Concerns about Producing in Public

“Men Explain Technology to Me: On Gender, Ed-Tech, and the Refusal to Be Silent”


This brilliant text from a presentation that ed-tech journalist Audrey Watters gave in the Fall of 2014 reminds faculty that when they talk about students (and faculty) creating in public spaces, they need to start with an understanding that not everyone experiences those spaces the same way (and that not everyone behaves well in them). Watters’ essay (and many others that she and others have written) remind teachers that a) students need support in their creations in public and b) teachers need to be sensitive to students who might have good reasons for not having their names attached to their public work. One point of Watters’ piece, of course, is NOT to withdraw from public spaces, but to engage in those spaces with a sense of what they are. These are lessons that are important for students to learn early on in their experiences with public work.

“Guidelines for Public, Student Class Blogs: Ethics, Legalities, FERPA and More"


One of the barriers for some faculty in doing public projects with students is FERPA (Family Educational Rights and Privacy Act), the federal law about protecting student educational records. While this is on some level a legal issue, Kevin Smith’s brief advice in this post is very helpful in addressing most situations that would face faculty in working with students in public digital humanities class projects. Other relevant discussions of FERPA in the classroom include Jim Groom, “You Can’t Spell FERPA without FEAR,” and Ethan Watrall, “Understanding FERPA & Educational Records Disclosure.” But questions about FERPA should not prevent student work in public. Faculty focus should be on providing students with a fair understanding of what it means to create in public but within the context of developing a public, thoughtful digital identity.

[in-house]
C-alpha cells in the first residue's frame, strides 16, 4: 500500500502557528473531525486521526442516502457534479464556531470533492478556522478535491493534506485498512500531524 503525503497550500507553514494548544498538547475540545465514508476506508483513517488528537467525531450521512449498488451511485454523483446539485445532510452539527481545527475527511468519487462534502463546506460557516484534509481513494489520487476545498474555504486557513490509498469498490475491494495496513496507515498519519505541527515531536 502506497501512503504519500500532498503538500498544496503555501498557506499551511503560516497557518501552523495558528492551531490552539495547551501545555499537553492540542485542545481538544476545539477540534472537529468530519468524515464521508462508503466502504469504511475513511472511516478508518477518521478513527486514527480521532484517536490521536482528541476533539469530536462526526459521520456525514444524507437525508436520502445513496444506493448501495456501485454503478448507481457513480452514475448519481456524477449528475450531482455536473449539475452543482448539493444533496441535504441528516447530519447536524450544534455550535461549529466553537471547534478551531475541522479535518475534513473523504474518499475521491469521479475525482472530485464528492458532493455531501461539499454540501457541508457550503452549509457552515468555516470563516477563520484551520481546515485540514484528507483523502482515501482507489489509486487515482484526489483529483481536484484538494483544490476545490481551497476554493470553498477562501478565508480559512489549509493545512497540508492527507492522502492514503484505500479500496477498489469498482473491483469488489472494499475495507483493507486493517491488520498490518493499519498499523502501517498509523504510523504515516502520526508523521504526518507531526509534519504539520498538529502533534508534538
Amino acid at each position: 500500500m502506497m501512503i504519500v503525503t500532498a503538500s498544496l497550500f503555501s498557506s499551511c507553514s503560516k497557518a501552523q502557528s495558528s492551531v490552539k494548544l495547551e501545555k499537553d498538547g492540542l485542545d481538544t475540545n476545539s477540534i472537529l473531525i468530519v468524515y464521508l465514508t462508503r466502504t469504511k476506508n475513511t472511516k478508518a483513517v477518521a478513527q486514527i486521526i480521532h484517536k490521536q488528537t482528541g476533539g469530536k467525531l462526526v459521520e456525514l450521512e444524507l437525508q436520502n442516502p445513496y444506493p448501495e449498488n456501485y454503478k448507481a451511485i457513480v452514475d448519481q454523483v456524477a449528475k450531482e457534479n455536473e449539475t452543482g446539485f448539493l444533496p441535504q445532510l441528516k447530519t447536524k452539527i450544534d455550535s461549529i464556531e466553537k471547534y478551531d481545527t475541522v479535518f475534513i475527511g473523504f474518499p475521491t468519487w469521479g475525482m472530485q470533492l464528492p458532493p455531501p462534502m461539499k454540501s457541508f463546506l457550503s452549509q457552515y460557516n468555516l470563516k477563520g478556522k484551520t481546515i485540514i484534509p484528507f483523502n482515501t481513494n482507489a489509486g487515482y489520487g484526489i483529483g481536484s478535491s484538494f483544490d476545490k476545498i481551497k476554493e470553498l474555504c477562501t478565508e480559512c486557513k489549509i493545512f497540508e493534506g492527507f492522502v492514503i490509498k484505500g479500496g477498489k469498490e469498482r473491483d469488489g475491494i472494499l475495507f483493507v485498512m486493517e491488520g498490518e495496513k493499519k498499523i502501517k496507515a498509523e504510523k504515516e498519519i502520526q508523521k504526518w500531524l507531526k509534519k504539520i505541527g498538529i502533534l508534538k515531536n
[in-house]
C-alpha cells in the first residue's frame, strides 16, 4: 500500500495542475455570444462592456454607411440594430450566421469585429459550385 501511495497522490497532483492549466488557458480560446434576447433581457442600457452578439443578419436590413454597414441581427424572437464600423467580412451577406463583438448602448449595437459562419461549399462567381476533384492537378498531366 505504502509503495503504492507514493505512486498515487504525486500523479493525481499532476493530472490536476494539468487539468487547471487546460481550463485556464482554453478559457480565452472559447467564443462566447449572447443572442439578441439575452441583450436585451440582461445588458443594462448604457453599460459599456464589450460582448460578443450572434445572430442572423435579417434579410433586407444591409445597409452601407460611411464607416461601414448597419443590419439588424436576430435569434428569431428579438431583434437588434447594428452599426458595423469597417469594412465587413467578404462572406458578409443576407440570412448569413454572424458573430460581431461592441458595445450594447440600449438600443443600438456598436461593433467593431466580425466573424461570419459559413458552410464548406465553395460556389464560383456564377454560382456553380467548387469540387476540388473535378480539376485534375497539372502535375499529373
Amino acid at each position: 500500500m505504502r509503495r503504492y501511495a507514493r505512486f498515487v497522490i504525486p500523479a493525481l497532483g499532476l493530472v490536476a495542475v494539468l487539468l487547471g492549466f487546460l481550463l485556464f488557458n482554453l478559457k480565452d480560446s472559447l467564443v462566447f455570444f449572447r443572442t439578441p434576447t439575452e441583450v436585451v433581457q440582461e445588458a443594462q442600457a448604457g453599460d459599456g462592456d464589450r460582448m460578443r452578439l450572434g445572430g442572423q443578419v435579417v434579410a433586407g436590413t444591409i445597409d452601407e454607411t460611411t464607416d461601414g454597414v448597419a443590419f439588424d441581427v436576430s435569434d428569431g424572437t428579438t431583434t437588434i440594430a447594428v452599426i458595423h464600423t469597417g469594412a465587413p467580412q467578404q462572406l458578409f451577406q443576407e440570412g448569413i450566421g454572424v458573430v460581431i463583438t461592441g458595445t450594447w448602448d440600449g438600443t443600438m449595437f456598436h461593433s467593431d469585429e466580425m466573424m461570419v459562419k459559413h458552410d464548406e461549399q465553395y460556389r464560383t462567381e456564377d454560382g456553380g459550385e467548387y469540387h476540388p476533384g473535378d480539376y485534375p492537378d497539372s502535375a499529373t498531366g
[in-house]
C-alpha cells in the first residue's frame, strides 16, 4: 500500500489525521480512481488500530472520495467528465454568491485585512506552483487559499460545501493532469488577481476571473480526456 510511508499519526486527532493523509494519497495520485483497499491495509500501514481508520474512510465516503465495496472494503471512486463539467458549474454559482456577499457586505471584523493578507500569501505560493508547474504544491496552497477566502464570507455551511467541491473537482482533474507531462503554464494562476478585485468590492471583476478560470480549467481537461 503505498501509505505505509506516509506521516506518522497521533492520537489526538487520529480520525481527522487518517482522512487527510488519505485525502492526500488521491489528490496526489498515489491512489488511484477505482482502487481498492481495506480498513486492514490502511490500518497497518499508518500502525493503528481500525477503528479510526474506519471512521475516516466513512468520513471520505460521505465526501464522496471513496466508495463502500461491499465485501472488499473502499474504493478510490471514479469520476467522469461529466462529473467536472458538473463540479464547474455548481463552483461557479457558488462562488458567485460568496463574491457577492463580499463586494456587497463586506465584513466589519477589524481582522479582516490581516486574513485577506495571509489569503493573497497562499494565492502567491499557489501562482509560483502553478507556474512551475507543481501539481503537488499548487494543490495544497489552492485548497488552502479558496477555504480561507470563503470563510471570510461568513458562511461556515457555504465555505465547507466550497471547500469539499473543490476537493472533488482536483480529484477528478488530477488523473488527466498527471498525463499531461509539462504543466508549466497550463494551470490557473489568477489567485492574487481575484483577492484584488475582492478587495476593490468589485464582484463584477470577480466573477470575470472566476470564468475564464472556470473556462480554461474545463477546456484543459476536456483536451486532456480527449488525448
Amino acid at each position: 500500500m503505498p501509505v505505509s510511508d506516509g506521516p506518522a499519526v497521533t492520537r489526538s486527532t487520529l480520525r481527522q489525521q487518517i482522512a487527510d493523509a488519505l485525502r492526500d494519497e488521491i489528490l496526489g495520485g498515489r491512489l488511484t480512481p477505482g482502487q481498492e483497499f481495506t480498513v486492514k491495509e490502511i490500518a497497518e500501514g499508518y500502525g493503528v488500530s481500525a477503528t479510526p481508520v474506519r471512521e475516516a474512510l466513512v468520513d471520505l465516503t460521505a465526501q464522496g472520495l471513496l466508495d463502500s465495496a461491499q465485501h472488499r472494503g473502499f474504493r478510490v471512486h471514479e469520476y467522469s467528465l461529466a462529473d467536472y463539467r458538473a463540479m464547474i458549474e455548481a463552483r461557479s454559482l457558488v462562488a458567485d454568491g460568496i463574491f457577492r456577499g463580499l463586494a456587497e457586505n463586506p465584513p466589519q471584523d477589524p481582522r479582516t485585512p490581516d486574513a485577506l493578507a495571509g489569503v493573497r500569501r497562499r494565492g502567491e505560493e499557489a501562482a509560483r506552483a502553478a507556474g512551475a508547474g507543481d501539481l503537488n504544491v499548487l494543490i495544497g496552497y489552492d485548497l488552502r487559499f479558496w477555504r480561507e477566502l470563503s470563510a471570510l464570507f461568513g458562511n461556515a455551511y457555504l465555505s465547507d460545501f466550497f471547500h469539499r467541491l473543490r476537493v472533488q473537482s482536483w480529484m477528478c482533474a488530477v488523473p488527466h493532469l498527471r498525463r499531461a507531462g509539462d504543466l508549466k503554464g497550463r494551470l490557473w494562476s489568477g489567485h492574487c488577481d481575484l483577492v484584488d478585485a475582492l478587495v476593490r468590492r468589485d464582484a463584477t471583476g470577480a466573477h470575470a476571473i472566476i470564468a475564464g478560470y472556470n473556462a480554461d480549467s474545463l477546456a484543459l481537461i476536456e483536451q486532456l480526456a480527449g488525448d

Platforms for Public Work

A Domain of One’s Own--University of Mary Washington


  • Artifact Type: Student controlled web hosting and domain
  • CC BY-SA 4.0
  • Division of Teaching and Learning Technologies, University of Mary Washington

Begun at UMW, and now with programs at over 60 other institutions, including Davidson, CSU-Channel Islands, University of Oklahoma, Domain of One’s Own provides students with their own choice of domain (URL) and web hosting that allows installation of WordPress, Omeka, and other cloud-based tools. Just as important as the technology, however, is that UMW and other schools integrate these tools into classes and programs. UMW’s History program builds DoOO into methods classes as part of their professional training as historians. Students use these Domains for a variety of things, including class projects, and the portfolios they create are particularly compelling (for example). But DoOO also teaches students that they can establish and claim their own digital identity, they can influence what comes up when anyone searches for them, they can take control of their data, their class work, their digital life back from large corporations, and they can take control of their education.

“Teaching with Wordpress”


Given the flexibility and ubiquity of WordPress in digital publishing, it is arguably both the easiest way to get students’ work in public, and the most widely applicable tool for them to learn. WordPress is a powerful and flexible platform with a wide community of supporters. This tutorial video by Alex Galaraza explains the difference between and, how WordPress works, how and why to use WordPress in the classroom, and how to create a course site in Other useful guides to WordPress in the classroom can be found from Maggie Hobson-Baker, William and Mary, Joseph Adelman, and Mark Sample.

Sharing Primary Sources on Twitter


This post from Caleb McDaniel’s Spring 2014 Digital History Methods class at Rice University reveals how and why the students created a Twitter-bot to automatically tweet out primary sources about slavery, in particular nineteenth-century runaway slave ads. In addition to being a good example of how to use Twitter as more than just an alternative communication channel, the post discusses an intro to the Python programming language and the value of building on and with existing public projects (in this case, Andrew Torget’s Digital History class at University of North Texas. Other assignments from McDaniel’s class are also valuable fodder for advanced projects such as mapping, text mining, and topic modeling.

Scalar in the Classroom